A heads-up: The clubface will want to close and point left of your target, so open the face a few degrees and check that you’re properly aimed.

Posted 9 September, 2017 by E. Marino in Golf.com, Pitch, Tips

For consistent ballstriking, use an magazine   Leave a comment

PLLongDo you struggle to hit good irons consistently, round after round?

You may suffer from a poor setup. To fix this, take an issue of magazine and lay it on the ground, with the front and back covers face up. Assume your address using a mid-iron and position the ball opposite the magazine’s spine, with the instep of each foot opposite the outer edges. Align your hands with the spine so that the shaft leans slightly toward the target.

Bend from the hips enough so that your eyes are over the magazine’s top edge. Your arms should hang naturally from your shoulders, placing the butt of the club over the bottom edge of the issue. Master these setup positions and you can expect to hit a lot more greens.

For consistent ballstriking, use a magazine as your setup guide. Align the ball with the spine, and get the instep of each foot even with the magazine’s outer edges.

Bend from the hips until your eyes are even with the top edge of the magazine, and let your arms hang down.

Posted 9 September, 2017 by E. Marino in Golf.com, Tips

Loft it high from a bunker with ease   Leave a comment

loft-from-bunker-leadFor most weekend golfers, the typical greenside bunker shot is already an ordeal to be avoided. Toss in a towering bunker face and an overhanging lip, and that sand shot can make you feel like you’re in a remake of Escape From Alcatraz. Good news: Freeing yourself is easier than you think. Just copy the following setup and swing adjustments, and you’ll loft the ball higher, making the most penal hazards look easy.

 

 

 

SETUP: GO EXTRA WIDE

 SENIOR PLAYER Take an extra-wide stance, with your feet outside your shoulders. Dial the clubface slightly open and hold your hands as low as they can comfortably go. Then angle the shaft back so that the grip end of the club is clearly behind the ball, pointing just to the right of your belly button. This will make it easier to throw the clubhead under the ball, which will add much-needed loft to the shot.

Take a wide stance (as you might use with your driver), open the clubface and tilt the shaft back. This position will allow you to get maximum loft out of the clubhead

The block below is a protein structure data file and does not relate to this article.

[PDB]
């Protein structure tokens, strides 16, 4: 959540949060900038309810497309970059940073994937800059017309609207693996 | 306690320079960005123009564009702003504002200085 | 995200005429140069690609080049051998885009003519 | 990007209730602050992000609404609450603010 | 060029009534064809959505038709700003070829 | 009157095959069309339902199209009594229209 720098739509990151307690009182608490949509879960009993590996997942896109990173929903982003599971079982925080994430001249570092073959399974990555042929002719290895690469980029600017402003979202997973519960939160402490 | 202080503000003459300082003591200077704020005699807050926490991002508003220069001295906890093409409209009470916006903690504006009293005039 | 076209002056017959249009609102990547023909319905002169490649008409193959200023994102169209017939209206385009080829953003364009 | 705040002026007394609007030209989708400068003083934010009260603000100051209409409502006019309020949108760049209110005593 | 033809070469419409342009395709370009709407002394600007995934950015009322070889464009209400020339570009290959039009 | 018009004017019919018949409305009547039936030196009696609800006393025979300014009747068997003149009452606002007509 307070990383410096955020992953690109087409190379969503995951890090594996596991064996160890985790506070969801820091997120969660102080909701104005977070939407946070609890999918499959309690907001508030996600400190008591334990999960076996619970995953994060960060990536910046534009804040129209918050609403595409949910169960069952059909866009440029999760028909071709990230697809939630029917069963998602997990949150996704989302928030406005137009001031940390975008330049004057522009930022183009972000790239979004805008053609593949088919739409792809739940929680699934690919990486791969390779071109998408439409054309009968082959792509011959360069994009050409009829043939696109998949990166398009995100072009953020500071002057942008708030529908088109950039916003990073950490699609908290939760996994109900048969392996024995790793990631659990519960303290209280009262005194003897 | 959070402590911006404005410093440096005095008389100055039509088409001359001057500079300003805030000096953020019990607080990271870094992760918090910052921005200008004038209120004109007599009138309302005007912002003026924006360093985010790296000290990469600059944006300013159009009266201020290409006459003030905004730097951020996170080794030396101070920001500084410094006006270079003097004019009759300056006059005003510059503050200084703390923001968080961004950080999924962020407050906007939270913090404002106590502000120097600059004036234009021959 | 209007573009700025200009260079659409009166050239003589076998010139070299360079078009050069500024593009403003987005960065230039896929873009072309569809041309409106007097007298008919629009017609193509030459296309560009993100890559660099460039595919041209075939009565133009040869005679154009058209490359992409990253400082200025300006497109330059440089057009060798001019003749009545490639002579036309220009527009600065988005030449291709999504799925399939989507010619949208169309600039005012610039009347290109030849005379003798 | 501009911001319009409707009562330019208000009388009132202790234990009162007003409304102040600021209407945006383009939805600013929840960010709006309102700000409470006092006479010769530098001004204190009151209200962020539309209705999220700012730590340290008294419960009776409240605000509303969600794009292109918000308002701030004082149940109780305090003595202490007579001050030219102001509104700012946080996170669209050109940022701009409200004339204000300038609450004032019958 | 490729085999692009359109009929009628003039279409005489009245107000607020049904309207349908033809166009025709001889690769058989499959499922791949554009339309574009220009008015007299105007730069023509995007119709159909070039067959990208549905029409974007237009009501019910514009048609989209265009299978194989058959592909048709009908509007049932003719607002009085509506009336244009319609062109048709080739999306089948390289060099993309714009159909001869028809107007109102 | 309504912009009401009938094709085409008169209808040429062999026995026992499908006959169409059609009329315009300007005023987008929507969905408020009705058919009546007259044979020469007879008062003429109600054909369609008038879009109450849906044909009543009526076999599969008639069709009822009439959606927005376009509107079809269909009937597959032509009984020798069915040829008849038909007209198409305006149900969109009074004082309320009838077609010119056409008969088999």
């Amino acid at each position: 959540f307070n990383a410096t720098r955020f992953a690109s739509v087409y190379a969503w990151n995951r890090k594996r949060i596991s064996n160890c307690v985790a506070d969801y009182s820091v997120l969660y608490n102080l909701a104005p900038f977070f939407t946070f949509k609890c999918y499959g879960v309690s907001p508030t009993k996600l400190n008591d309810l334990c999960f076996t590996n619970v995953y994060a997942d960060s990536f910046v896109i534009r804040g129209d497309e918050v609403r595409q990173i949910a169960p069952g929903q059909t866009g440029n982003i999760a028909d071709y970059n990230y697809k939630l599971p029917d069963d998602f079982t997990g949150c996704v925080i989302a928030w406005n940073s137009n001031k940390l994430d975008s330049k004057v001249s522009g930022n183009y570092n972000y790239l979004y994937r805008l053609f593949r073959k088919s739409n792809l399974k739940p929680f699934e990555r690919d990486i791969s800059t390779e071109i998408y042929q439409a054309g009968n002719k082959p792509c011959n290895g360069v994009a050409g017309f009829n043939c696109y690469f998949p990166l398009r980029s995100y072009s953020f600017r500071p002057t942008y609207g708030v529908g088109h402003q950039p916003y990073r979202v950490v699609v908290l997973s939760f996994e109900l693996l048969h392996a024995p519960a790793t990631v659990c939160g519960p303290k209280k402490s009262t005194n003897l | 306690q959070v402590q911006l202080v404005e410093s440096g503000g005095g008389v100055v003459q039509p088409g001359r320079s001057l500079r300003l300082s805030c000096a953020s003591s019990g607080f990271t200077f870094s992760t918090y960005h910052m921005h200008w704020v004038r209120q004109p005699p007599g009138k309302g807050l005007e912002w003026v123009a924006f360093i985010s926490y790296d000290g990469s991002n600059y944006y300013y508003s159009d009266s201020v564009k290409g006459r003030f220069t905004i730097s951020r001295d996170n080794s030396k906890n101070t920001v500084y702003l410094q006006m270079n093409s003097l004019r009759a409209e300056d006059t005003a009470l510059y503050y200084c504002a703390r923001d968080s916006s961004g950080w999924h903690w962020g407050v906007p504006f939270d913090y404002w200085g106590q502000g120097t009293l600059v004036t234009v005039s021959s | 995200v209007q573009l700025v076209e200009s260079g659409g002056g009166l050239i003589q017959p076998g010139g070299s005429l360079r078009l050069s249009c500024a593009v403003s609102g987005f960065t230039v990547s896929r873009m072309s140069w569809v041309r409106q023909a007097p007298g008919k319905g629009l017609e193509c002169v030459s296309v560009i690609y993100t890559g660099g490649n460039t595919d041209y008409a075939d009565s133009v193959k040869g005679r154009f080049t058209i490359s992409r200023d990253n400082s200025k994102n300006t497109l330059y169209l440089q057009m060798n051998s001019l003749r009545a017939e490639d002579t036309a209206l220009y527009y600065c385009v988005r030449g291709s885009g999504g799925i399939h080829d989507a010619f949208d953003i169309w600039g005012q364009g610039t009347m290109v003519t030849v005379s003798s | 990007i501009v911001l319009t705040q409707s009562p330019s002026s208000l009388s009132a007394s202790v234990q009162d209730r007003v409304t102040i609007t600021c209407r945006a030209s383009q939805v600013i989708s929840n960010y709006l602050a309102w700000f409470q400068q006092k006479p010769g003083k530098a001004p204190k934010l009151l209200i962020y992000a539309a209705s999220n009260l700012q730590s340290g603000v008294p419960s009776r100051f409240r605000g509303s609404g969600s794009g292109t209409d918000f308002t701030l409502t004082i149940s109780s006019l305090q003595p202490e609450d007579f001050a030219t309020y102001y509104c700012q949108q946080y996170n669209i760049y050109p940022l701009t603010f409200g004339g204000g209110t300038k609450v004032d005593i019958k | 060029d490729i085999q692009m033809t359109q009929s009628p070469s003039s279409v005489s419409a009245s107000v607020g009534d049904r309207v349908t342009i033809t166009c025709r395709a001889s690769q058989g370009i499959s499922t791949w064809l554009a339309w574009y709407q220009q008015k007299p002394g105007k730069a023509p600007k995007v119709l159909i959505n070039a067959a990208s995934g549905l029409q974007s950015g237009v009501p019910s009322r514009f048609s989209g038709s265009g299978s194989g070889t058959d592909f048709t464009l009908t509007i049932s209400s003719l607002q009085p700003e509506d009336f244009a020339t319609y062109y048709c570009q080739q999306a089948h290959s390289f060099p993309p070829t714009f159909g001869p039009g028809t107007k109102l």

SWING: GO EXTRA STEEP

 SENIOR PLAYER As you start back, pick the club up steeply with your arms, quickly pointing the clubhead to the sky. Don’t worry about a big shoulder turn or getting your arms to a certain position—this shot is all about the angle of attack. From the top, swing down steeply along your stance line, throwing the clubhead under the ball with nice speed. As the club exits the sand, pull your hands and the club in tight to your body. This will ensure that the clubhead travels upward through impact, adding loft to the face and extra height to your shot.

This shot requires a steep angle of attack on both sides of the ball. Take the club straight up to the top in the backswing, follow that same path down to the ball, and then pull the club in tight and finish with a steep follow-through.

Posted 12 July, 2017 by E. Marino in Golf.com

The power backswing: 3 musts for longer drives   Leave a comment

The game’s longest hitters do a tremendous job loading and storing energy in the backswing, which they then unleash into the ball. The result? Mammoth blasts. The modern power player doesn’t hurry on the way back—it’s a smooth, gradual accumulation of power. Here are three power backswing moves you can make to help you launch your biggest drives ever.

1. TRACE A WIDE SWING ARC

 STRAIGHT HITTER  As you swing back, try to keep your left arm as straight as possible without locking it in place. The goal is to get your hands as far away from your right ear as possible at the top of the backswing. This creates width—and the wider your swing arc, the more time the clubhead has to travel and accumulate power-generating speed.

Make your backswing arc as wide as you can, for more stored energy in the downswing. A simple way to do this is to focus on keeping your hands as far from your right ear as possible without locking your left elbow.

2. KEEP THE RIGHT KNEE FLEXED

 STRAIGHT HITTER  Few backswings are longer than John Daly’s, yet he never loses his balance or posture. That’s because he keeps the flex in his right knee. This creates a stable platform for your hips to turn around, and it shifts your weight onto the inside of your right foot, making it easier to rotate your hips and shift your weight forward on the downswing.

Don’t lock your right knee in the backswing. Maintaining some flex here helps you load a max amount of energy into your right leg, fueling bigger hits.

3. MAKE A FULL SHOULDER TURN

 STRAIGHT HITTER  Make the biggest shoulder turn you can in your backswing while still maintaining your posture. This creates more energy and perfectly positions you to swing down on a powerful "inside-out" path. To promote a full shoulder turn, place a shaft on the ground just inside your right foot, and, with a driver lodged across your chest, turn until the butt end of the grip points behind the shaft on the ground.

To get a feel for a full shoulder turn, hold a driver across your chest and swing back until the butt end points at a clubshaft on the ground near your back foot

Posted 9 July, 2017 by E. Marino in Golf.com